Herman Cain, businessman, talk show host and now a top-tier GOP presidential candidate, isn’t a Kansas Citian.
But he comes close.
Last June, Cain quietly resigned from the board at Hallmark Cards Inc., one of Kansas City’s best-known companies. Cain, 65, had been a director there for 10 years — leaving to run for the White House.
His long association with Hallmark, however, is just one of his local connections. Over the years, Cain has:
Served as a director at the local branch of the Federal Reserve Bank from 1992 to 1996, eventually becoming chairman.
Served as a director for ill-fated local energy company Aquila, an association that eventually landed him in court as a defendant in a major class-action lawsuit.
Worked as a major recruiter and spokesman for Americans for Prosperity, a conservative lobbying group founded and largely funded by billionaires David and Charles Koch, who run Wichita-based Koch Industries.
“He’s a wonderful, genuine, warm, honest, nice guy,” said Alan Cobb, a vice president with Americans for Prosperity. “He was helpful to us as we were trying to expand our chapters of AFP.”
The publicity-shy Kochs have not commented on their association with Cain. But in a statement Tuesday, a company vice president said the firm had “long admired” the businessman-turned-presidential-hopeful.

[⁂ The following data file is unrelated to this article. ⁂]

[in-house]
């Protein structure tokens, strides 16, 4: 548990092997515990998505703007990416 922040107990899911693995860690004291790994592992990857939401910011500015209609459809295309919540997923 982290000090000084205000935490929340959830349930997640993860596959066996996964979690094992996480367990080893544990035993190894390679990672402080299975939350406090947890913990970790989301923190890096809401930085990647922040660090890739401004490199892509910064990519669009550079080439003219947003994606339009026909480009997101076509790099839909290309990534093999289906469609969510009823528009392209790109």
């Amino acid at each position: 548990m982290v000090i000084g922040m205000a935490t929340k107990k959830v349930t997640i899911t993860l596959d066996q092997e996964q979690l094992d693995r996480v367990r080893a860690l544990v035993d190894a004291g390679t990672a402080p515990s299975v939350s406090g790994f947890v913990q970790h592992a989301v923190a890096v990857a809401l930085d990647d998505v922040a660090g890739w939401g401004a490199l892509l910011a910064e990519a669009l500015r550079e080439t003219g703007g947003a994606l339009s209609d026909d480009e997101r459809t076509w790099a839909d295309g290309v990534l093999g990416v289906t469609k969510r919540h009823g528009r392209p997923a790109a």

“Although we have not formally committed to supporting any presidential candidate, we are certainly glad to see Mr. Cain confront the issues of runaway spending and stifling government interference that are holding back the economy and the lives of all Americans,” said Richard Fink.
Support like that has helped the Georgia businessman rise to the top of several opinion polls. The Real Clear Politics poll average for the last two weeks puts Cain’s support at 23.4 percent — just a half point behind front-runner Mitt Romney. And he’s far ahead of the slumping third-place candidate, Texas Gov. Rick Perry.
With that surge, of course, has come closer scrutiny. Democrats — and even some Republicans — have criticized Cain’s so-called 9-9-9 tax reform plan, contending that it would drastically shift the tax burden away from the rich and onto the middle class.
Cain also caught flak Tuesday for apparently using campaign funds to buy his own books, which are distributed at campaign events. Cain’s campaign bought the books from a company he owns.
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